Record crime will grow due to overwhelmed cops and shameless failures in oversight

Leon R. Koziol, J.D.

Citizen Commission Against Corruption Inc.

Does it get any more insane than this: While serving a 14-year sentence in a maximum security prison for armed robbery, a Georgia inmate managed to steal more than $11 million by impersonating billionaires using contraband cell phones. This inmate, Arthur Lee Cofield, Jr., a gang member, is also believed to have purchased a $4 million home with a portion of the stolen money.

Where was the oversight on such expansive criminal activity in the very facilities where correctional services are supposed to occur? Like a script from Shawshank Redemption, or the real life prison break at Dannemora in northern New York, this audacious theft could not have succeeded without insider involvement.

It’s just the tip of the iceberg in today’s corrupt society. When the president of the United States is pressuring Texas border mayors to downplay an escalating migrant crisis, the oversight failures of government become more than brazen. They encourage insider crimes from the top down. Our trust in the wolves guarding the chicken coop then become irreparably compromised.

This growing trend is exemplified by the shameless misconduct of FBI director, Christopher Wray, who continues to usurp his authority by immunizing Hunter Biden from grand jury investigation. Meanwhile the director himself was caught misusing the FBI’s private jet, authorized by Congress for counter-terrorism purposes, to fly to his summer home in Saranac Lake, New York. According to Senator Chuck Grassley, Wray left early from an oversight session to address business matters on one of these flights.

It should be no surprise, then, that some 14 whistleblowers have surfaced within the FBI bureaucracy. However, the retributions commonly suffered by this rare group discourage reporting. Qualified lawyers with independent means are crucial to effectively advance oversight of the oversight. Unfortunately, there is no legal protection for lawyers who expose misconduct within their own profession.

This can be verified by the absolute immunity from civil accountability which our judiciary has seized for itself. It polices its own members and the bar with a disciplinary structure that violates due process and is routinely weaponized to punish free speech outside the courthouse. It remains a highly confidential process devoid of jury rights which is therefore able to dodge media scrutiny.

As a prominent whistleblower in this context, I was subjected to widespread retaliation after 23 unblemished years as a civil rights attorney. I helped expose the kind of misconduct which “shocks the conscience” and caused New York’s high court to issue a permanent ban from judicial office against my child custody judge, Brian Hedges, for admitting to sexual abuse of his handicapped five-year old niece. My horrific ordeal has been captured in my recently published book, Whistlelblower in Paris.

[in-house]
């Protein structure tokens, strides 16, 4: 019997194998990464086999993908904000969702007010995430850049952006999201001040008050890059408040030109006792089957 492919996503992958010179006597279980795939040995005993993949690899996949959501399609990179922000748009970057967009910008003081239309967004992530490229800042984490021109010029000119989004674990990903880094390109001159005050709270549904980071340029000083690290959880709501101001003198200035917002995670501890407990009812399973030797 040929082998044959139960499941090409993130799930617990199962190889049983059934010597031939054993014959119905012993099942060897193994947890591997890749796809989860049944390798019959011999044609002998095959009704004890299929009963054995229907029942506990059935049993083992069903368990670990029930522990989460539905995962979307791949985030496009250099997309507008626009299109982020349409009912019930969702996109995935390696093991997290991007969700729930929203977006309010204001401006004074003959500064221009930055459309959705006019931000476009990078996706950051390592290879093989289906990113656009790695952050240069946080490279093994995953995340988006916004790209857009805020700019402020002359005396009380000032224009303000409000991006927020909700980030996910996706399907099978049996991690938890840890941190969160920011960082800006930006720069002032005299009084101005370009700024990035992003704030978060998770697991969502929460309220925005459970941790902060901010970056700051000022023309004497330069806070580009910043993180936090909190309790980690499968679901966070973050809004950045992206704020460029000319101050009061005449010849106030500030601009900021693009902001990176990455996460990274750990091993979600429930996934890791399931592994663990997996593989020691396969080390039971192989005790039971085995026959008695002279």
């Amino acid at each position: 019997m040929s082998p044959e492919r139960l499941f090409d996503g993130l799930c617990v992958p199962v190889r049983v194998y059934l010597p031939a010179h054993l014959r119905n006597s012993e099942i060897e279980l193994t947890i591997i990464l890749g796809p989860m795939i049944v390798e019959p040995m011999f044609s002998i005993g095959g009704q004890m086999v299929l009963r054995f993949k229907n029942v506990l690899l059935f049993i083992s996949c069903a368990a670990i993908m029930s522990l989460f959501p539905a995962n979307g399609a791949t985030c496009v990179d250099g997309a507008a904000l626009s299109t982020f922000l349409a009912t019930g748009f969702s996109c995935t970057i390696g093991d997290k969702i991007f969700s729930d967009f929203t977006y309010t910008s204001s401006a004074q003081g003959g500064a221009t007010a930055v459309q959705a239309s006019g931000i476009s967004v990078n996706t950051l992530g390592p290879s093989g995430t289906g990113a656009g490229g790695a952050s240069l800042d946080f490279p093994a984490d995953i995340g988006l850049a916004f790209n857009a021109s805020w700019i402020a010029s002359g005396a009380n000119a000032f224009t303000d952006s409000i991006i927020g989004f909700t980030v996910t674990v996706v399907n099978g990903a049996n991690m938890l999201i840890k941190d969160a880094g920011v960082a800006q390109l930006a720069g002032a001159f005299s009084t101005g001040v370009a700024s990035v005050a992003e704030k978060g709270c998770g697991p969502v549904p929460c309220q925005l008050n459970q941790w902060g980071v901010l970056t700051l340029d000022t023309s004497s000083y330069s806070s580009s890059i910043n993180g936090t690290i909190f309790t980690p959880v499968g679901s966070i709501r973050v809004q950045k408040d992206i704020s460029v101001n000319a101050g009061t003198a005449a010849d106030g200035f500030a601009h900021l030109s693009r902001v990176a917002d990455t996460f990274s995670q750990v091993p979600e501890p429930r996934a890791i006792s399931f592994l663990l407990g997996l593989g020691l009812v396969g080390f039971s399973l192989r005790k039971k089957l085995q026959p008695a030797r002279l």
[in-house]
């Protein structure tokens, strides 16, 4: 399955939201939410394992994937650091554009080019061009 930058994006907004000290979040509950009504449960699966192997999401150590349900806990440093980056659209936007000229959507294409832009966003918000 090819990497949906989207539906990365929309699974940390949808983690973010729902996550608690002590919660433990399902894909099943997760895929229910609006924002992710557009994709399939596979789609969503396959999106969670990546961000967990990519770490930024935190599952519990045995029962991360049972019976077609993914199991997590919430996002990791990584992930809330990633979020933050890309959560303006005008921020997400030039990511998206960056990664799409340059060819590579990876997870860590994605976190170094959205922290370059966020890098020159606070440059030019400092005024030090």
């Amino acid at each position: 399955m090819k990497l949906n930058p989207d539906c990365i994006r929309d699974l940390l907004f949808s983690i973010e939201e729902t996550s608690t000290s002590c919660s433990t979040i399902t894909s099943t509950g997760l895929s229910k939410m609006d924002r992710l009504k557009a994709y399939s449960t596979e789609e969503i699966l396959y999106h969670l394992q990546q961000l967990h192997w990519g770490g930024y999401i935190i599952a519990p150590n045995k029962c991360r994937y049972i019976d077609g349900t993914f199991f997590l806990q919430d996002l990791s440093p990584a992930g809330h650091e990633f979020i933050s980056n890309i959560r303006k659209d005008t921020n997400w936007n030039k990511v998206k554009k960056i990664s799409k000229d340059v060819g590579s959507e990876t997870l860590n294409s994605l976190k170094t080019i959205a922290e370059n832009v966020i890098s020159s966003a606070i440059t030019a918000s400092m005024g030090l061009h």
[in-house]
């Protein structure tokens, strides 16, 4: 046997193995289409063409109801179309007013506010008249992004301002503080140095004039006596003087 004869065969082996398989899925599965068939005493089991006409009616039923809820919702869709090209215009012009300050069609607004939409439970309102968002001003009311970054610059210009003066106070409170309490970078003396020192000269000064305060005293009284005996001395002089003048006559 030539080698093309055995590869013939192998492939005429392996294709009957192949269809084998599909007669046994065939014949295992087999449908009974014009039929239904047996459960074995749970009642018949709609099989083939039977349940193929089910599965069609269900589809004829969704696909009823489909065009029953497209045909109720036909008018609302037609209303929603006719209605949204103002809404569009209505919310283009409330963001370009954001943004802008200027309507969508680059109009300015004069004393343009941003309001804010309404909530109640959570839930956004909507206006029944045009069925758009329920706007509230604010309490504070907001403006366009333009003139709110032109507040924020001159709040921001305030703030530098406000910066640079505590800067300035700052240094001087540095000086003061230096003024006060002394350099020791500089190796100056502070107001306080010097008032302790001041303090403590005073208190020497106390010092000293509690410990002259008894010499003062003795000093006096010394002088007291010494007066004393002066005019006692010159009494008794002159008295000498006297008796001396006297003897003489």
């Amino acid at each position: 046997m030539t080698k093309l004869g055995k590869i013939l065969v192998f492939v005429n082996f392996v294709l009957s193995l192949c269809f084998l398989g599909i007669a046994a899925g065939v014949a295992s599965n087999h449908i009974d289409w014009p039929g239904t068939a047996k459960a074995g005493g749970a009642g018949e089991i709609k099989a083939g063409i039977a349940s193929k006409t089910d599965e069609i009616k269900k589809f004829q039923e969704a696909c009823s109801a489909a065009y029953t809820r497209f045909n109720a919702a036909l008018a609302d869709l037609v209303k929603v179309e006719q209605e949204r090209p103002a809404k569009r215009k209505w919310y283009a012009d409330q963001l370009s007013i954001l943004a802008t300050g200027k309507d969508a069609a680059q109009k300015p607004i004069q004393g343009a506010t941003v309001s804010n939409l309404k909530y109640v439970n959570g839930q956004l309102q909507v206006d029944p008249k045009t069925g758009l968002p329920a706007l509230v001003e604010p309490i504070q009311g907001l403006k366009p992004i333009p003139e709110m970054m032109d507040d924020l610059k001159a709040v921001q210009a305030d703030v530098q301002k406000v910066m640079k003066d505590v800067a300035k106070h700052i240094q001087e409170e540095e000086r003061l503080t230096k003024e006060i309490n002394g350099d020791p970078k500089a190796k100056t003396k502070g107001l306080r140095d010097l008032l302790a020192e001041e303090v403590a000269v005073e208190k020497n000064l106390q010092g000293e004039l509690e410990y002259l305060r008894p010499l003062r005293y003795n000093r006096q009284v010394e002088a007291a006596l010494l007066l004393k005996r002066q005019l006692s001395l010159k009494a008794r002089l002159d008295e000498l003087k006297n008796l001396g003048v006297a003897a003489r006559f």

Such exposures only incited more severe retributions as my law licenses and contact with my daughters were wrongfully suspended. Meanwhile, the ethics lawyers engaged in the witch hunt against me were cited by the state’s solicitor general for falsifying their time sheets. These standard-bearers of lawyer conduct, chief counsel Peter Torncello and deputy lawyers Elizabeth Devane and Steven Zayas, were never publicly prosecuted, criminally or ethically. Instead, they were allowed to return quietly to private practice.

This sort of widespread dysfunction in our oversight system, together with an ongoing dilution of parental authority in our public institutions, has become a silent contributor to the current escalation in criminal activity that has overwhelmed law enforcement in cities across America. It is evidenced not only by the numbers but by their depravity as mass shootings grow in our malls, grocery stores and even our schools. The random murder of little boys and girls in their classrooms is beyond credulity.

Ominously, the downward spiral shows no sign of relief. Last week ushered in yet another round of utterly demonic news. Deranged parolees are now stalking subway users for the purpose of pushing them into speeding trains. In Manhattan, a woman was egged on by fellow pedestrians when she pick-pocketed a man under the wheel of an errant truck. Brooklyn, Queens and the Bronx are struggling with a rash of stabbings and drive-by shootings. And the normally uneventful fifth borough on Staten Island has been inundated with migrants filling its lodging facilities and wandering door-to-door begging for food.

Random shootings hit home for our oversight leaders when Congressman Lee Zeldin, candidate for New York governor, learned that his teen daughters were nearly struck while studying at their Long Island home. His opponent, current un-elected governor, Kathy Hochul, answered the call for ending controversial bail reform by promoting the lawyer who advanced it. And former governor, David Patterson, disclosed on a weekend radio program that he “never felt unsafe as (he does) now just walking around.”

Against this backdrop, a group of good government advocates have taken matters into their own hands by forming a nonprofit, independent entity known as the Citizen Commission Against Corruption, Inc. Its purpose is to do the job which oversight agencies are not. As the founder of this citizen group, I am seeking critical funding to staff offices and act on legitimate complaints of government abuse. Our only current office can be reached by calling (315) 864-8176 or e-mailing me personally at

Kindly share this vital public message.

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